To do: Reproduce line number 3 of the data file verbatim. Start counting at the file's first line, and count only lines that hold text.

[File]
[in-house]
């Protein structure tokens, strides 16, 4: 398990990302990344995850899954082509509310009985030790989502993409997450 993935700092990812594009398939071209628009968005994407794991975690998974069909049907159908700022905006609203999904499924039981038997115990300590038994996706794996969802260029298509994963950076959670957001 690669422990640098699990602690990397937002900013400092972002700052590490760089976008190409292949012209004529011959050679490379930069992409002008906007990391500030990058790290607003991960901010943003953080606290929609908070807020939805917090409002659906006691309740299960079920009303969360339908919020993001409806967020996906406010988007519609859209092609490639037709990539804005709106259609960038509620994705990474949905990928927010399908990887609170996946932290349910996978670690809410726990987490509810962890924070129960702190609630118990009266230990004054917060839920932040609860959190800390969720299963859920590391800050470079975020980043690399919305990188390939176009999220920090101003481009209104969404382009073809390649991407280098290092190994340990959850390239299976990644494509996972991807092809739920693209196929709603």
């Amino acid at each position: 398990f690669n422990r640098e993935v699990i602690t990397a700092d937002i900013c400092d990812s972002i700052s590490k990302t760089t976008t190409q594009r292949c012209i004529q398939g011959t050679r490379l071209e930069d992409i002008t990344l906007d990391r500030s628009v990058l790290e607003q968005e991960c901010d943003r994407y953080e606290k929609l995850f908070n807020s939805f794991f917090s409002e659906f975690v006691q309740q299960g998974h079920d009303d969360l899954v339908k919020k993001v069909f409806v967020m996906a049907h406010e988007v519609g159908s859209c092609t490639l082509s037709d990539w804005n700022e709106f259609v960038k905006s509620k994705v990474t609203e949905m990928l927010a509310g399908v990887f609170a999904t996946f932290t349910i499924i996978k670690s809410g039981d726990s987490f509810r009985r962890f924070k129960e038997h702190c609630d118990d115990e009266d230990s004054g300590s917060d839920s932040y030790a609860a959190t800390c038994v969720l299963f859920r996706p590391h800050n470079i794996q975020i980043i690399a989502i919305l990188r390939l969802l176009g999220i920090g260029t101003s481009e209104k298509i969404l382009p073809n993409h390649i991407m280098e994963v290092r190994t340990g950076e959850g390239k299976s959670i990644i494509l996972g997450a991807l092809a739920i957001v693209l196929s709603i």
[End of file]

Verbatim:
């Amino acid at each position: 398990f690669n422990r640098e993935v699990i602690t990397a700092d937002i900013c400092d990812s972002i700052s590490k990302t760089t976008t190409q594009r292949c012209i004529q398939g011959t050679r490379l071209e930069d992409i002008t990344l906007d990391r500030s628009v990058l790290e607003q968005e991960c901010d943003r994407y953080e606290k929609l995850f908070n807020s939805f794991f917090s409002e659906f975690v006691q309740q299960g998974h079920d009303d969360l899954v339908k919020k993001v069909f409806v967020m996906a049907h406010e988007v519609g159908s859209c092609t490639l082509s037709d990539w804005n700022e709106f259609v960038k905006s509620k994705v990474t609203e949905m990928l927010a509310g399908v990887f609170a999904t996946f932290t349910i499924i996978k670690s809410g039981d726990s987490f509810r009985r962890f924070k129960e038997h702190c609630d118990d115990e009266d230990s004054g300590s917060d839920s932040y030790a609860a959190t800390c038994v969720l299963f859920r996706p590391h800050n470079i794996q975020i980043i690399a989502i919305l990188r390939l969802l176009g999220i920090g260029t101003s481009e209104k298509i969404l382009p073809n993409h390649i991407m280098e994963v290092r190994t340990g950076e959850g390239k299976s959670i990644i494509l996972g997450a991807l092809a739920i957001v693209l196929s709603i």